When the Double Trouble Tour featuring Beans on Toast and Skinny Lister was announced, it seemed like a match made in heaven. They’ve played a lot of shows together anyway, so the chance to make a real event out of it just seemed like a great idea. I’ve seen Beans play loads of times, and he’s definitely a favourite of mine. Skinny Lister on the other hand are a band that have passed me by a bit. I saw them play at Groezrock Festival earlier this year and they were incredible, so there’s no real excuse for why I’ve not given them the time and attention they deserve. Unfortunately, this show ended up with me continuing that run due to an unexpected last minute reliance on public transport which meant I had to leave part way through their set.
Skinny Lister & Beans on Toast were the only acts on the bill, both playing full length headline sets, which was nice. As I’ve already mentioned, I’ve seen Beans on Toast a bunch of times before and never been disappointed. Every time in the past has been a solo show, I’ve somehow never even seen him play with Bobby Banjo, so when he walked onstage followed by four other band members, I instantly knew that this would be something a bit different. During his 75 minute set he made full use of the band, made up of Bobby Banjo on guitar, as well as a piano player, violinist and Max from Skinny Lister on accordion. At times he was on his own, there were songs just him and piano, just him and Bobby Banjo (playing guitar, not banjo!) and plenty with all four members of the band behind him.
Beans on Toast is a thoroughly entertaining and engaging performer, so the long set seemed to fly by. Songs from the new album which has yet to be released, including a song about potential plans for fracking in Sherwood Forest, seemed to go down just as well as old favourites like A Whole Lotta Loving and Blowjob For The Blues. If you’ve seen Beans play before, it’ll come as no surprise that the crowd reception for MDMAmazing was the best – I don’t get it personally, I think he’s got many songs that are much better than that one, but everyone else seems to enjoy it.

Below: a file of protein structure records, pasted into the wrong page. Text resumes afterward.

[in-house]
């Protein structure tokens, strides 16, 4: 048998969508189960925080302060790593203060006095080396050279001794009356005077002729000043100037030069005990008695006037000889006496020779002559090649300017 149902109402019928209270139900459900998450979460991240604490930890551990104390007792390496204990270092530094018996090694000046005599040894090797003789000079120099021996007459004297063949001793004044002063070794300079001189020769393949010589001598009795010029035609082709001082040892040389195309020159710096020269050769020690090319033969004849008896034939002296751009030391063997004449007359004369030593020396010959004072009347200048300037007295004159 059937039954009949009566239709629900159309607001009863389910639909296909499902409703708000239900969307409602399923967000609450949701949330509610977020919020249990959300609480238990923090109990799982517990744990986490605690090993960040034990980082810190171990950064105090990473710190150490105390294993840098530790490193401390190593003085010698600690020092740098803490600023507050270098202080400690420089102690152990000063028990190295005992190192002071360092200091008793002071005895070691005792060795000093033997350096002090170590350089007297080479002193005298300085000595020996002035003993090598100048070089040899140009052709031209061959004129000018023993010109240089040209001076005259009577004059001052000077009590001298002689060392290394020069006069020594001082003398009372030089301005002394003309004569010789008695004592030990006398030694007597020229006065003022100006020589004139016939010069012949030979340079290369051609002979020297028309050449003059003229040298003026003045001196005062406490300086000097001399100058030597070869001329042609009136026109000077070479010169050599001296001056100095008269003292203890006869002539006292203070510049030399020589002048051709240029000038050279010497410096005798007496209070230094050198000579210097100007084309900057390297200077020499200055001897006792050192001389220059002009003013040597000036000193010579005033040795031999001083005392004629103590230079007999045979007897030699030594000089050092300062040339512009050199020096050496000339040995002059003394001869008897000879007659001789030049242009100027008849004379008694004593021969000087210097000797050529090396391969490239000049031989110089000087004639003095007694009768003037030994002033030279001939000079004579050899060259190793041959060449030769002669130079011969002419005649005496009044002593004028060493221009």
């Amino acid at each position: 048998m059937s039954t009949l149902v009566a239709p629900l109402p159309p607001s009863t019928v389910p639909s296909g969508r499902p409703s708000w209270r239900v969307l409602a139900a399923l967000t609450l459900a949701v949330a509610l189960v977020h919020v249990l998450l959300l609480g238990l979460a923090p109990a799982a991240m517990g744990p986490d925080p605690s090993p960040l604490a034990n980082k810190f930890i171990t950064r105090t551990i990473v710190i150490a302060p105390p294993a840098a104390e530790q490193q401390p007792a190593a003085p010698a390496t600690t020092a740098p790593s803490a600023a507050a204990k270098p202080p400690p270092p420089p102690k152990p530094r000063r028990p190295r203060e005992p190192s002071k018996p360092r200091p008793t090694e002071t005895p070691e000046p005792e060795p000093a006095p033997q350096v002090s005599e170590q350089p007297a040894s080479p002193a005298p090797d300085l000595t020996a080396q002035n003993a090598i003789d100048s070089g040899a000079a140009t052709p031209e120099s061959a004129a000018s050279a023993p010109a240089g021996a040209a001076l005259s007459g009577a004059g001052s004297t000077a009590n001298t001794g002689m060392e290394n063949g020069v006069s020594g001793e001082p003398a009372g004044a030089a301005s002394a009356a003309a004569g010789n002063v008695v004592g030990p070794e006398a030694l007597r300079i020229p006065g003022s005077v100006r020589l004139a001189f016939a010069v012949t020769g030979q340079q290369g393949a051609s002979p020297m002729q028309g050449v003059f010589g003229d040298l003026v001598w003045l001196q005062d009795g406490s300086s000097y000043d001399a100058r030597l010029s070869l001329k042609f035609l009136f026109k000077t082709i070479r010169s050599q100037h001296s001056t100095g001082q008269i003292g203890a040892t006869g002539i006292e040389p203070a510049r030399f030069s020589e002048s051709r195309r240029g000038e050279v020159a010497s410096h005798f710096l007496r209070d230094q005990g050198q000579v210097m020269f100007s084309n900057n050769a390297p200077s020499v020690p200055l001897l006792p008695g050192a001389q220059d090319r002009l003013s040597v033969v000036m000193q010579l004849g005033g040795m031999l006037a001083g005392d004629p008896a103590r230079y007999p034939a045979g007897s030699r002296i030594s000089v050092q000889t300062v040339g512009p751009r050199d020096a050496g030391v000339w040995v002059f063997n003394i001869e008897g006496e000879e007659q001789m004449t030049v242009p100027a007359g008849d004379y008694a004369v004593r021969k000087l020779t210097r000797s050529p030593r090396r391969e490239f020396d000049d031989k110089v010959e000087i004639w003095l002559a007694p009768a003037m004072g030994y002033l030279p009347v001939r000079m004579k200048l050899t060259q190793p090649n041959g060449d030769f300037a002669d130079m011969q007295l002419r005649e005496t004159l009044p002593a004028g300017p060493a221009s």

If I were forced to find something to criticise – and I kind of am in order to offer a balanced review – I’d say that the constant changing of band members onstage could have been thought out a little more. On one hand it was nice to mix it up a bit and go with so many variations of musicians for different songs, but at times it did make the set feel a little disjointed. It wasn’t really an issue though, because Beans on Toast’s charisma and charm pulled it through. Besides, it was day one of the tour, I’m sure they’ll figure it out.
Since I only saw part of their set, I’ll get straight to the point with Skinny Lister: you’ll struggle to find a more entertaining live band in the UK right now. From the moment they came onstage they were just a massive bundle of energy. Tragedy In A Minor stood out as a particular highlight, but the overall stage presence of the band, particularly vocalist Lorna Thomas, is what makes Skinny Lister such a fun live band.
As a music fan, one of my favourite things to see at a gig is a band that look like they’re having just as much fun as the audience that they’re playing to. Not all bands do, but as long as they’re playing well and the audience is happy, it’s not really a big deal. Based on this showing, at your average Skinny Lister gig the roles are reversed. The band onstage are having the time of their life, and as an audience you’re challenged to raise your levels to that of the band. When the band is this good live, it’s not hard.